Cardinal Dolan says Catholic church could be Obamacare's biggest 'cheerleader'
Patrick Semansky, Associated Press
Roman Catholic Cardinal Timothy Dolan says the church has been for universal health care for almost a century, but it can't support Obamacare as long as it forces Catholics to violate their conscience.
In an interview that aired Sunday on NBC's "Meet the Press," Dolan said if it wasn't for the health care reform's mandate to provide contraceptives, the U.S. Catholic Bishops would be the Affordable Care Act's biggest "cheerleaders."
"We, the bishops of the United States, can you believe it, in 1919 came out for more affordable, more comprehensive, more universal healthcare. That's how far back we go in this battle, okay?” Dolan said, according to Politico.
“So we're not Johnny-come-latelies,” Dolan added. “We've been asking for reform in healthcare for a long time. So, we were kind of an early supporter in this. Where we started bristling and saying, ‘Uh-oh, first of all this isn't comprehensive, because it's excluding the undocumented immigrant and it's excluding the unborn baby,’ so we began to bristle at that.”
Secondly, “we said, ‘And wait a minute, we Catholics who are kind of among the pros when it comes to providing health care, do it because of our religious conviction, and because of the dictates of our conscience. And now we're being asked to violate some of those.’”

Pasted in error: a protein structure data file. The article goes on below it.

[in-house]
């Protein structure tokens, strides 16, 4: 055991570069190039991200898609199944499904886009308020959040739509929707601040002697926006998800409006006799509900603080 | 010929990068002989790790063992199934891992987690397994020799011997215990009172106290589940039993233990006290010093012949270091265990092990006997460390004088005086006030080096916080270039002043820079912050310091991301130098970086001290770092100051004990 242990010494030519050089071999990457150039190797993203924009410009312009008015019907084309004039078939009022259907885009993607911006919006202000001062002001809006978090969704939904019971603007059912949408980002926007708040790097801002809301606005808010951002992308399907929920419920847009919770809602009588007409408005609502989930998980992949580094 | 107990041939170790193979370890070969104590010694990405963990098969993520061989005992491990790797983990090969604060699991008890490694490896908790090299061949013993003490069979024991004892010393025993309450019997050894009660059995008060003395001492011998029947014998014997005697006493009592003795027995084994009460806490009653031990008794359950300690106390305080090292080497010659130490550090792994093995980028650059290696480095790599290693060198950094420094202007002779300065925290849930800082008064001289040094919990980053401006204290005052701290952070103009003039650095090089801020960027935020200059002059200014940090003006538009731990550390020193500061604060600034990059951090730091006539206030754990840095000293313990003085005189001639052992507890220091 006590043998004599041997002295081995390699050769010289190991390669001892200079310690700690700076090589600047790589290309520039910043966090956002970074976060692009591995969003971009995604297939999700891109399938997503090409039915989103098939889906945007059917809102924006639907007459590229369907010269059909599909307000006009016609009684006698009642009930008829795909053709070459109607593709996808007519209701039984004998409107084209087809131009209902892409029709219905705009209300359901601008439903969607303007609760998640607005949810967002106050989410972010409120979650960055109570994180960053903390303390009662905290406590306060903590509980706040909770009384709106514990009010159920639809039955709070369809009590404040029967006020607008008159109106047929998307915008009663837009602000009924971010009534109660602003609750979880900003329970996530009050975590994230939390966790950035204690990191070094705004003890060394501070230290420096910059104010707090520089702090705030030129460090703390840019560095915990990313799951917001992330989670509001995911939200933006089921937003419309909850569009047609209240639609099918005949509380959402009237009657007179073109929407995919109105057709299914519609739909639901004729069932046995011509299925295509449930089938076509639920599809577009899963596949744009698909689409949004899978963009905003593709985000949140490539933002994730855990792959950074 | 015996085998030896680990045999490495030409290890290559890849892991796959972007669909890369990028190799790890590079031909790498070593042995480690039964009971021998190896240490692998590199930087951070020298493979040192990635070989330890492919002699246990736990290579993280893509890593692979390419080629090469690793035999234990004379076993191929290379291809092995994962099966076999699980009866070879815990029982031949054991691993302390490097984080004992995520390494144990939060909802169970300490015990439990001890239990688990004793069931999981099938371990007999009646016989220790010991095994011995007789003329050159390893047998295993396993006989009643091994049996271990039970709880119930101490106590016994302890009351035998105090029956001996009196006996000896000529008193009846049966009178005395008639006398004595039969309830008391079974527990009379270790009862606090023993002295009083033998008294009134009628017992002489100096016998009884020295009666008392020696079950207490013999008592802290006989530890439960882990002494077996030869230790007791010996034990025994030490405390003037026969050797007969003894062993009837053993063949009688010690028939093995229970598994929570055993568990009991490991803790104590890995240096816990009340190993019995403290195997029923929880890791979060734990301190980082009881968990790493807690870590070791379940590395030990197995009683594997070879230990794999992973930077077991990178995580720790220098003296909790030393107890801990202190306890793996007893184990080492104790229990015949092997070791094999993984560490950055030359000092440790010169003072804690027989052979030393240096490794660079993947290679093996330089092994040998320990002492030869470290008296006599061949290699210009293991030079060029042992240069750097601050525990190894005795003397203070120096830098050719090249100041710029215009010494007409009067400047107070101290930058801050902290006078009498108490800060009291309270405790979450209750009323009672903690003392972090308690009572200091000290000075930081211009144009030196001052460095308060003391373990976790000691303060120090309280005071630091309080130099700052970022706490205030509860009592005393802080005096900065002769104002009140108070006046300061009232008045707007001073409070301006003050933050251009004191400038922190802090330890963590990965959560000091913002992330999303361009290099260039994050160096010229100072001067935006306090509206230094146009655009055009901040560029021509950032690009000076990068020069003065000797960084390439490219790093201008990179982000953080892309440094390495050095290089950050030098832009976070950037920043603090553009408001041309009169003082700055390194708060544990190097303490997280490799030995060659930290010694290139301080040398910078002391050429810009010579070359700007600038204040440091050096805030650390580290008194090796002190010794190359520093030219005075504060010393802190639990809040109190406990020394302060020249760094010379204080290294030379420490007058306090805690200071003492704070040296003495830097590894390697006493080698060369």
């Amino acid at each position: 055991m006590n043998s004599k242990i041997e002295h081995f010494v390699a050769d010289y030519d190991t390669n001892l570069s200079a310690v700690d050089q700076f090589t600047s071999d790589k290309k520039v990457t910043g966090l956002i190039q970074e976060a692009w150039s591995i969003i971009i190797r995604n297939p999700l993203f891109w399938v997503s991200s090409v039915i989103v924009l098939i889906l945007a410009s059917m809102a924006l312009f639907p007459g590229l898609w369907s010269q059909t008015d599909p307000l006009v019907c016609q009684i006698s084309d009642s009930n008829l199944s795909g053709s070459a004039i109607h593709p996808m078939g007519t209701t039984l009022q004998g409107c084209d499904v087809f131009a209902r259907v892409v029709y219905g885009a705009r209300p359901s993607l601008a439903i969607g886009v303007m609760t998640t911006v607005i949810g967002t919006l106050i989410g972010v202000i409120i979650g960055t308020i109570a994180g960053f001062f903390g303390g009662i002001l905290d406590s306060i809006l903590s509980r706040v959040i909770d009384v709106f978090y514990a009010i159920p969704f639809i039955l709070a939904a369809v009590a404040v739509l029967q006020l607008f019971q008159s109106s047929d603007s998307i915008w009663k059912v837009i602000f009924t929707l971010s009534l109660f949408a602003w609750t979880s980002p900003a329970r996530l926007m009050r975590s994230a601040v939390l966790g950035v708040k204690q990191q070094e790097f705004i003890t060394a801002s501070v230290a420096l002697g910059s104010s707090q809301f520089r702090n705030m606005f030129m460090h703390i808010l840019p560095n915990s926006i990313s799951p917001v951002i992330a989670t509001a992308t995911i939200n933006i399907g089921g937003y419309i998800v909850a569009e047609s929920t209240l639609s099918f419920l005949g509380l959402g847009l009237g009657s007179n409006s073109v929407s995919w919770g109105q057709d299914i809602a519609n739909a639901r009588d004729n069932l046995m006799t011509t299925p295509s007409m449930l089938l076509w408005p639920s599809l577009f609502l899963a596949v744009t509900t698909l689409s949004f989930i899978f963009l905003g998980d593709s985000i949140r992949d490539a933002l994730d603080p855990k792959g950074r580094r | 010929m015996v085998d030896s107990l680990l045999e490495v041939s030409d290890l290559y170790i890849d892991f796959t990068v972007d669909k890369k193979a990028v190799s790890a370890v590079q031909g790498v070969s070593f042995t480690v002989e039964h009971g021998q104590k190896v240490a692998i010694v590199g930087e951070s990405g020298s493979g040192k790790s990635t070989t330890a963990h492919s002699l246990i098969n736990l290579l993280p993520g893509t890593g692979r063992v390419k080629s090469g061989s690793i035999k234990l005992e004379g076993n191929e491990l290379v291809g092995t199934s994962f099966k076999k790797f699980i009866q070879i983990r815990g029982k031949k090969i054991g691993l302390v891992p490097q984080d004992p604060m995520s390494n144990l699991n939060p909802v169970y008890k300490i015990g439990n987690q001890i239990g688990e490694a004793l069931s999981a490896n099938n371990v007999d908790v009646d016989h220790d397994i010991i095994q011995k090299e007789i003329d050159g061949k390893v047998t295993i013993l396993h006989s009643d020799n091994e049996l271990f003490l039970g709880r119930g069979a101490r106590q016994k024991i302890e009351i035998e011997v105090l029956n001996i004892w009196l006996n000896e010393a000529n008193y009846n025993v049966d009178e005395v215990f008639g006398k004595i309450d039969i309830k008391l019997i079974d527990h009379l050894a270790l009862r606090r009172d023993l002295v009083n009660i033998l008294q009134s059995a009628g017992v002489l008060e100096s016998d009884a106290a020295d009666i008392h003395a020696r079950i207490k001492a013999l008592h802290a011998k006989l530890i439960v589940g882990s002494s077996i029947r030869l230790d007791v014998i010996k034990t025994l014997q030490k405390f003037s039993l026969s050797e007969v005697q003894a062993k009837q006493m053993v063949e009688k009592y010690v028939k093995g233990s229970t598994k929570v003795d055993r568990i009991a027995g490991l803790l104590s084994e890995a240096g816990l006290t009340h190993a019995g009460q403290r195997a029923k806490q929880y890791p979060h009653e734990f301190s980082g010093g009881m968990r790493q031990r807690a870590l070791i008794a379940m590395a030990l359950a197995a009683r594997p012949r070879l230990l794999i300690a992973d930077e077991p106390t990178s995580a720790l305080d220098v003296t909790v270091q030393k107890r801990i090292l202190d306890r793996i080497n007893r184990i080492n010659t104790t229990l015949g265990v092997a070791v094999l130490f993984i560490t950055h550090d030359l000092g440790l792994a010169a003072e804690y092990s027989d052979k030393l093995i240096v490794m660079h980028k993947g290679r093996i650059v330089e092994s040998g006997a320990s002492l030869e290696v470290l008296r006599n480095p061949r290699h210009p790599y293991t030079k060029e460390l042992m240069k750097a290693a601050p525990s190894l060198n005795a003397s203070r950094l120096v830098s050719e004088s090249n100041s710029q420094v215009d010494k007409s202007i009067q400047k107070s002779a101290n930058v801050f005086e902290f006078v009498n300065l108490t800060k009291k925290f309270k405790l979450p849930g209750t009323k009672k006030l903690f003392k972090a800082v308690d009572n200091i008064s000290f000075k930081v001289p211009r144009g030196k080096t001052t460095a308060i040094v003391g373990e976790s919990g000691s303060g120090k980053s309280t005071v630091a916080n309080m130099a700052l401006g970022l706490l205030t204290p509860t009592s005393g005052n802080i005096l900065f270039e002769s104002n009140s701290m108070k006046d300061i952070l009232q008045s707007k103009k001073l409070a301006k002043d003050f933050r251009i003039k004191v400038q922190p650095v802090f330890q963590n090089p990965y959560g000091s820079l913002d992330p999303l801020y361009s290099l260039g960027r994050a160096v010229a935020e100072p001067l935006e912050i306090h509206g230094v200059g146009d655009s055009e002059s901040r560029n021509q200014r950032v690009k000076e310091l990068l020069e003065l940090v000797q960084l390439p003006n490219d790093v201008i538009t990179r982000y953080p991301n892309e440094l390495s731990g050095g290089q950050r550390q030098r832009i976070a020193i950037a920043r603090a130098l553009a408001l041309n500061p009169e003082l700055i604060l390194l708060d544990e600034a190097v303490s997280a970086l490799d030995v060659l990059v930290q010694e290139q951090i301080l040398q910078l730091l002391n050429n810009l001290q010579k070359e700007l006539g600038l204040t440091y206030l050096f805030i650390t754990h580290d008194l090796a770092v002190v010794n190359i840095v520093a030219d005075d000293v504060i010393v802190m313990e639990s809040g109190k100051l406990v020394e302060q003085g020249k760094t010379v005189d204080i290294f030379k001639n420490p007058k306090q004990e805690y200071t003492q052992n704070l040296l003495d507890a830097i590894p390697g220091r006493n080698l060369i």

Several Catholic-affiliated schools and other organizations have sued the government over the mandate, claiming it violates their religious freedom.
But other Catholic organizations don't agree with the U.S. Bishops' stance on Obamacare. In June, the Catholic Health Association, which represents 620 Catholic hospitals and 1,400 nursing homes, said it can live with the birth control mandate.
On the topic gay marriage becoming legal now in 16 states, Dolan said the church has been "out-marketed" and "caricatured as being anti-gay."
"When you have forces like Hollywood, when you have forces like politicians, when you have forces like some opinion-molders that are behind it, it's a tough battle," said Dolan, according to Opposing Views.
The Associated Press reported that Dolan, the archbishop of New York, said the church supports traditional marriage and is not "anti-anybody."
But Paul Brandeis Raushenbush, senior religion editor for the Huffington Post, wrote that no marketing or caricatures are needed to describe the Catholic church's well-known position against gay marriage.
"If you are against gay marriage you are against gay married people. In the future, if you want to know if your actions or words are anti-gay, try asking a gay person," Raushenbush wrote. "We'll be glad to let you know."
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